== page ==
28 Mar Hacked Again: COVID-19 Goes Phishing, Remote Workers Fight Back
“Oh no, cybercriminals are gonna have a field day” Listen to the Podcast
– Steve Morgan, Editor-in-Chief
Sausalito, Calif. – Mar. 28, 2020
Schober’s first book chronicles his own small business, a victim of cybercrime, which years ago had its online checking account hacked for thousands of dollars — and then it was hacked again after switching banks.
We asked Schober what his first thought was when he learned that millions of U.S. employees were going to wake up for work in their pajamas this week, the kitchen table suddenly their new office desk. “Oh no, cybercriminals are gonna have a field day,” he replied.
What immediately came to Schober’s mind were a number of major breaches that occurred years ago, affecting millions of employees and consumers. He rifled them off to us including the 2013 Target hack, a direct result of remote workers being lax on security. Then there was the JPMorgan Chase breach that compromised 76 million user accounts and 7 million small businesses — due to a focused spear-phishing attack on a remote user.
Shober recounts his own first day working from home, when a family member asked for his Zoom login ID and password. “Whoa, I’m not going to share that with anyone,” he thought.
The way Schober sees it, too large a percentage of the home user workforce is either clueless or careless (and oftentimes both) — which makes them sitting ducks for cybercriminals. Why? To say that people gravitate to convenience over security would be an understatement.
“Passwords, passwords, passwords,” says Schober. “That’s what the hackers are after.”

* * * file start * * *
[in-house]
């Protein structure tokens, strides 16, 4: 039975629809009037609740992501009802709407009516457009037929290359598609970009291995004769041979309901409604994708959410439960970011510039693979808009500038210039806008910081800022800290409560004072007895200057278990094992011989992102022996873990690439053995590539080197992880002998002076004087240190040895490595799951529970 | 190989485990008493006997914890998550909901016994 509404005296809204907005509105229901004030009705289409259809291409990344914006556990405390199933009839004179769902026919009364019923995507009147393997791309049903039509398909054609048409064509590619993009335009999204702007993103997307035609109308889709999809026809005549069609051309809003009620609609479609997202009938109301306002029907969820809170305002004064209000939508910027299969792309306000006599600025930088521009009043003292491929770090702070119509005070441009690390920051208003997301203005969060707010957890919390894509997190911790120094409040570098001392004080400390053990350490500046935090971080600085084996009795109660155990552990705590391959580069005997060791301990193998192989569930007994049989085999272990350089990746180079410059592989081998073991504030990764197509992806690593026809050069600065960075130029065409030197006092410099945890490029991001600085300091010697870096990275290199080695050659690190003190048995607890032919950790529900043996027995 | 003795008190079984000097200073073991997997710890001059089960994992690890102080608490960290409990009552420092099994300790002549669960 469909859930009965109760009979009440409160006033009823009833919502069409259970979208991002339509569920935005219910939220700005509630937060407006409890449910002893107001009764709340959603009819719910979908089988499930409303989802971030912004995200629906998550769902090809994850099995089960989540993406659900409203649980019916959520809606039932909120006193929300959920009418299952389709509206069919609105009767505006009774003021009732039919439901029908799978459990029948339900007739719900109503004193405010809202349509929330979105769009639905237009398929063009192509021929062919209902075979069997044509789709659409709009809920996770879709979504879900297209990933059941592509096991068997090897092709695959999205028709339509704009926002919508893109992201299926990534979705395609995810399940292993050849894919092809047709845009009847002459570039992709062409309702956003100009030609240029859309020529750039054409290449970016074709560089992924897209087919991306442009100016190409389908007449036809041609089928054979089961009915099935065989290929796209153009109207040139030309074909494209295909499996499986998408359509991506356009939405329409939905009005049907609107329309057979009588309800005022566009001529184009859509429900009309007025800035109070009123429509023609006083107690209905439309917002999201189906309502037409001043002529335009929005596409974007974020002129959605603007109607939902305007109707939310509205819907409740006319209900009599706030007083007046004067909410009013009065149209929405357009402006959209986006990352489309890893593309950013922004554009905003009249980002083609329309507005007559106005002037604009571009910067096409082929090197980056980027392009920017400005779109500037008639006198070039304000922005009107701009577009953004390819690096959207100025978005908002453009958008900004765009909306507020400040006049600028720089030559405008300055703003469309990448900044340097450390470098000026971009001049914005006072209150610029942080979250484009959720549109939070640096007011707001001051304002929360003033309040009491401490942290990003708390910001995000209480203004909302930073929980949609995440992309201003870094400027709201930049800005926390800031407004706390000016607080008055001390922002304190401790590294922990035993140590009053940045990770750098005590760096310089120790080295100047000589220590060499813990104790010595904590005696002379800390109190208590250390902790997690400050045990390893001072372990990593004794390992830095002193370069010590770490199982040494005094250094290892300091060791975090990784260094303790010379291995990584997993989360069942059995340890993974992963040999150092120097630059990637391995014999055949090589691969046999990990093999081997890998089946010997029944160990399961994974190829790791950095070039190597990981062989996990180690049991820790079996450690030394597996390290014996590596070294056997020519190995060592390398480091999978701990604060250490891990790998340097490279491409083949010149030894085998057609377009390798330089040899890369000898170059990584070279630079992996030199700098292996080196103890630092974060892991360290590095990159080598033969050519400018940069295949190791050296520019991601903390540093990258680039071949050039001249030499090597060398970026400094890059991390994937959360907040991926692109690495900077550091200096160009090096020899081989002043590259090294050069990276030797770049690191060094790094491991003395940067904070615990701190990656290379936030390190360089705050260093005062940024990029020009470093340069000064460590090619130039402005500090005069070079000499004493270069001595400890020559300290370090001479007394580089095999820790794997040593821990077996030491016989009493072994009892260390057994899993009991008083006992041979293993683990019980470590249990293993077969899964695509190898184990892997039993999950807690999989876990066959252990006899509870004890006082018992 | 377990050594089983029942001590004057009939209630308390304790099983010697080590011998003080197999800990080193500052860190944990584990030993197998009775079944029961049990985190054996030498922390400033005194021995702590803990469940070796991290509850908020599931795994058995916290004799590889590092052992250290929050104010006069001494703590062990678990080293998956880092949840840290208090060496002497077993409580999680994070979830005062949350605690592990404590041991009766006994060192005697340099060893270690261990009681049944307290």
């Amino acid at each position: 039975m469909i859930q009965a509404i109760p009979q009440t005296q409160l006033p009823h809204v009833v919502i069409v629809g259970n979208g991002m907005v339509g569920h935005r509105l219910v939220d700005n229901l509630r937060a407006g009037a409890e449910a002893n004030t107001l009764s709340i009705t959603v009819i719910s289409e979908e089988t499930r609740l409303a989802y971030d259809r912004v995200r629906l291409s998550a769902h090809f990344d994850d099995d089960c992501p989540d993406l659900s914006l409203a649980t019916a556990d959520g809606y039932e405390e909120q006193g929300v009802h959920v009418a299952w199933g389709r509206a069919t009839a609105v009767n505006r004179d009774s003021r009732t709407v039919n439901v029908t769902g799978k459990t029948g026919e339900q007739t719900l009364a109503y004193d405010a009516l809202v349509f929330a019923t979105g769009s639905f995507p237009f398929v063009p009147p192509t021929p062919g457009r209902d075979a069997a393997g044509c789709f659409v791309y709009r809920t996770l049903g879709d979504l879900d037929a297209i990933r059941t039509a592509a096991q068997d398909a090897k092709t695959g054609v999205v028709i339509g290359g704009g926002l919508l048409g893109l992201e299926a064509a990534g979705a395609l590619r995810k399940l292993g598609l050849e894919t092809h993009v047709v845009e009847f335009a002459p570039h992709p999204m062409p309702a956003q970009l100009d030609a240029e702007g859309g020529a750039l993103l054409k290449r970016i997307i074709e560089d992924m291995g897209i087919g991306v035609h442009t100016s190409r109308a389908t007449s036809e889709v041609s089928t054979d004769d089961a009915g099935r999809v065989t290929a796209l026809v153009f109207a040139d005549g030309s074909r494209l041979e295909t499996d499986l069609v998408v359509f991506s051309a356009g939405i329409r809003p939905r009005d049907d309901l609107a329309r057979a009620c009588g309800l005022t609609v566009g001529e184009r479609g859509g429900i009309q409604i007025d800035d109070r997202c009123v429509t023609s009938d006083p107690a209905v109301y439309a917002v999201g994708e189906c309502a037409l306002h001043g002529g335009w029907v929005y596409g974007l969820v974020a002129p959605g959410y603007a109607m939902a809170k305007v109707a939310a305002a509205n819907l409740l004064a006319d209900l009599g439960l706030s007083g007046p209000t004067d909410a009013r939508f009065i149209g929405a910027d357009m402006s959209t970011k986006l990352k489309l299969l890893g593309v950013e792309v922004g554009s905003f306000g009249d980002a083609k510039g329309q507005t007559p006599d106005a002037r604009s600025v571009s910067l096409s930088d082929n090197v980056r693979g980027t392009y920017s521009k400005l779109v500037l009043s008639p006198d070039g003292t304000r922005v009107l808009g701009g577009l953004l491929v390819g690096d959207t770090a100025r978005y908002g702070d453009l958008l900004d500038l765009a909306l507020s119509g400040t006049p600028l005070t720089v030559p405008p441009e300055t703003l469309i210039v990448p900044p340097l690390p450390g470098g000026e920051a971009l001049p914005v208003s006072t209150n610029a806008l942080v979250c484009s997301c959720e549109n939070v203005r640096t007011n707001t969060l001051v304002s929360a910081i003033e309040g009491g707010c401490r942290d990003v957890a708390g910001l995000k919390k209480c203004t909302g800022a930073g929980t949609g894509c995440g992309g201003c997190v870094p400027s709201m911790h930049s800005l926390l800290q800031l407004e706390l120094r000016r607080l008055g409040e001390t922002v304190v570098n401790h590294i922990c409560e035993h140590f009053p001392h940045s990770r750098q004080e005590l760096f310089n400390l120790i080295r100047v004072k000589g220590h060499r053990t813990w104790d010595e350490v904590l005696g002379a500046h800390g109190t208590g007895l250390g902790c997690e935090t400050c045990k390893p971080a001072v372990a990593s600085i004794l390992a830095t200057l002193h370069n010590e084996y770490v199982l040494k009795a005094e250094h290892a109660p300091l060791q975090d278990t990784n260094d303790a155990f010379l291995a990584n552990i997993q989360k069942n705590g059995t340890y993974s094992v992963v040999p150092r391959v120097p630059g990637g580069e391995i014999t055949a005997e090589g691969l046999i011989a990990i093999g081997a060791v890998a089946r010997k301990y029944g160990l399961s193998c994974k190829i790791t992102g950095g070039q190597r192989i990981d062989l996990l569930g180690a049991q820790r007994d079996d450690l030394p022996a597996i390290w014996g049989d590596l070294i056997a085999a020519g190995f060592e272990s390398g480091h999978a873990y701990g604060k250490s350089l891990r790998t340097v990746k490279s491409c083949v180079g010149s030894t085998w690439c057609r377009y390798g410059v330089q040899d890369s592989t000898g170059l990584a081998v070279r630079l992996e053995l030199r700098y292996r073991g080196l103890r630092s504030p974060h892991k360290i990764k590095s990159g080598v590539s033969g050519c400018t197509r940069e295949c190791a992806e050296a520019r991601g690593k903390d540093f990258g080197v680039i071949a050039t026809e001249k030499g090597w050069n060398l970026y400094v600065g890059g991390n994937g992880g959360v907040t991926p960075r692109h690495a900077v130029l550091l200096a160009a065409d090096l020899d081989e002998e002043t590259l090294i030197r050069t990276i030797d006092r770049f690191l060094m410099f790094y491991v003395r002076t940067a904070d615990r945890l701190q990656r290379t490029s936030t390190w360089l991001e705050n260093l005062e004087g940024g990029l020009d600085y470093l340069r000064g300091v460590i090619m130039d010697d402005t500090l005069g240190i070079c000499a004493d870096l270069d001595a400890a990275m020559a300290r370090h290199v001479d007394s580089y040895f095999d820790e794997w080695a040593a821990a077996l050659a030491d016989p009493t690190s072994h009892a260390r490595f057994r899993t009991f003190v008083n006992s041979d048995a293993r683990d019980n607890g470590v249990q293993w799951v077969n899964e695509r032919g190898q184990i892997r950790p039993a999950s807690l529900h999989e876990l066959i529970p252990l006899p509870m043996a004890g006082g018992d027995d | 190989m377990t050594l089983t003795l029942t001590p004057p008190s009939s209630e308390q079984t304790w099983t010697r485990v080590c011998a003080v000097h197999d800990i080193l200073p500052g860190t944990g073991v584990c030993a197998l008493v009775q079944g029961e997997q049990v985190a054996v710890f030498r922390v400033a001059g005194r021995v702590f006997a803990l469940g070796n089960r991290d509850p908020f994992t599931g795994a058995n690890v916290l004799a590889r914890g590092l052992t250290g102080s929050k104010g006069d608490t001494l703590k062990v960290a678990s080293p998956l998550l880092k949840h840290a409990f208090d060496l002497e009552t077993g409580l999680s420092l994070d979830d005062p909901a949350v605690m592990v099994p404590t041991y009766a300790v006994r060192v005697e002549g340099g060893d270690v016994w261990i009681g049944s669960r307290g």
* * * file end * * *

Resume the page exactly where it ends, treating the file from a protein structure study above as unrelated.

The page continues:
Far too many remote workers don’t have two-factor authentication (2FA) turned on in their email and apps, either because they’re too lazy or they don’t know what it is. The technical jargon doesn’t help. But 2FA is one of the easiest and most effective ways for users to protect their data and identities.
If a home worker has a weak Wi-Fi signal, then they’ll hop on to their neighbor’s account, according to Schober. Or maybe a family member using the same laptop will. Then hackers can place malware on the computer, and begin to access personal credentials.
Social media is a cybercriminal’s delight. They can easily search and find login credentials and other personally identifiable information there. Schober believes that people are way too social on social media. It’s too easy to put the pieces of the puzzle together by culling someone’s birth date, mother’s maiden name, and more from Facebook and other accounts.
There’s been a surge of sneaky phishing emails targeting users around the COVID-19 outbreak.
“Cybercriminals pivot and change their methods within minutes,” says Schober. A Netflix scam offers free access to anyone that wants it. All someone has to do is fill out an online survey. People are distracted thinking it’s so nice of Netflix to do this in a time of need, but it’s game over in a few minutes.
IT workers will squirm when they read this, because they know it’s true.
Schober’s latest book, “Cybersecurity Is Everybody’s Business,” can be thought of as a safe computing survival guide for home workers and small business owners.
The premise of the book is that we all need to take personal accountability for our cybersecurity. In the age of the Corona pandemic, this is truer than ever.
In order to stay safe from phishing attacks, malware spying, ransomware, identity theft, major breaches and hackers who would compromise our security, we need to start by assessing what we know — and more importantly what we don’t know — about cybercrime and cybersecurity.
Schober provides free copies of the Cybersecurity Pop Quiz (secure .PDF from Cybercrime Magazine, no registration required), an excerpt from his book, to anyone that wants a copy.
Knowledge is power in the war against cybercrime. Listen to the podcast interview with Schober, take the quiz, and bone up on cybersecurity. You can’t afford not to.
– Steve Morgan is founder and Editor-in-Chief at Cybersecurity Ventures.